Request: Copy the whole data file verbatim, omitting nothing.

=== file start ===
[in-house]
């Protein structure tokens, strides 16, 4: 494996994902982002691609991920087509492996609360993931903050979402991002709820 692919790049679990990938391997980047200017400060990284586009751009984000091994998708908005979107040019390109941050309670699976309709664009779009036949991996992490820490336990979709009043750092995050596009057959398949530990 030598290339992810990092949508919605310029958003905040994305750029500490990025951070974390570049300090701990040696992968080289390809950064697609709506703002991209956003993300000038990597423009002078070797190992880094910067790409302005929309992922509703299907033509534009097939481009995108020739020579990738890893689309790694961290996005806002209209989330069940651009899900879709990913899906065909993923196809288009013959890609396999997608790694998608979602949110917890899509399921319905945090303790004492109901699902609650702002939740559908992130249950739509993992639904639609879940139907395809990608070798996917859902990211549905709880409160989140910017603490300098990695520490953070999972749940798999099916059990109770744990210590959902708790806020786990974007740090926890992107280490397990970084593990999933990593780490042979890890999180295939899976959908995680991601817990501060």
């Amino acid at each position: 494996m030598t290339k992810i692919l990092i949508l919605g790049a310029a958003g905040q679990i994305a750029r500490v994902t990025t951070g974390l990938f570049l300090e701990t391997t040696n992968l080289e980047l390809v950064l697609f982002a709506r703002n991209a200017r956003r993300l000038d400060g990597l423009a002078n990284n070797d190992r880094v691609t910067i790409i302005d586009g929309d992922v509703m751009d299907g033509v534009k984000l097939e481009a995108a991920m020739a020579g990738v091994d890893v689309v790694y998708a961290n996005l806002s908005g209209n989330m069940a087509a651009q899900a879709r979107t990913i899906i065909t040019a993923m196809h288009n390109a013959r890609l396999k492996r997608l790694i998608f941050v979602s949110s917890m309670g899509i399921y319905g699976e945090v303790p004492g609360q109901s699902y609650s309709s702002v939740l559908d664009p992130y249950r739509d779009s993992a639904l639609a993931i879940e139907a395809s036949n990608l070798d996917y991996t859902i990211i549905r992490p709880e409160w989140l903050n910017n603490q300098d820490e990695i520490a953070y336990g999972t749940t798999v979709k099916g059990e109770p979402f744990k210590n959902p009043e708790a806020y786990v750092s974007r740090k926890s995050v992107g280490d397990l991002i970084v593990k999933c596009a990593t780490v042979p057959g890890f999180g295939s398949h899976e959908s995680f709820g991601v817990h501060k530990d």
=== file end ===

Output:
[in-house]
């Protein structure tokens, strides 16, 4: 494996994902982002691609991920087509492996609360993931903050979402991002709820 692919790049679990990938391997980047200017400060990284586009751009984000091994998708908005979107040019390109941050309670699976309709664009779009036949991996992490820490336990979709009043750092995050596009057959398949530990 030598290339992810990092949508919605310029958003905040994305750029500490990025951070974390570049300090701990040696992968080289390809950064697609709506703002991209956003993300000038990597423009002078070797190992880094910067790409302005929309992922509703299907033509534009097939481009995108020739020579990738890893689309790694961290996005806002209209989330069940651009899900879709990913899906065909993923196809288009013959890609396999997608790694998608979602949110917890899509399921319905945090303790004492109901699902609650702002939740559908992130249950739509993992639904639609879940139907395809990608070798996917859902990211549905709880409160989140910017603490300098990695520490953070999972749940798999099916059990109770744990210590959902708790806020786990974007740090926890992107280490397990970084593990999933990593780490042979890890999180295939899976959908995680991601817990501060």
């Amino acid at each position: 494996m030598t290339k992810i692919l990092i949508l919605g790049a310029a958003g905040q679990i994305a750029r500490v994902t990025t951070g974390l990938f570049l300090e701990t391997t040696n992968l080289e980047l390809v950064l697609f982002a709506r703002n991209a200017r956003r993300l000038d400060g990597l423009a002078n990284n070797d190992r880094v691609t910067i790409i302005d586009g929309d992922v509703m751009d299907g033509v534009k984000l097939e481009a995108a991920m020739a020579g990738v091994d890893v689309v790694y998708a961290n996005l806002s908005g209209n989330m069940a087509a651009q899900a879709r979107t990913i899906i065909t040019a993923m196809h288009n390109a013959r890609l396999k492996r997608l790694i998608f941050v979602s949110s917890m309670g899509i399921y319905g699976e945090v303790p004492g609360q109901s699902y609650s309709s702002v939740l559908d664009p992130y249950r739509d779009s993992a639904l639609a993931i879940e139907a395809s036949n990608l070798d996917y991996t859902i990211i549905r992490p709880e409160w989140l903050n910017n603490q300098d820490e990695i520490a953070y336990g999972t749940t798999v979709k099916g059990e109770p979402f744990k210590n959902p009043e708790a806020y786990v750092s974007r740090k926890s995050v992107g280490d397990l991002i970084v593990k999933c596009a990593t780490v042979p057959g890890f999180g295939s398949h899976e959908s995680f709820g991601v817990h501060k530990d």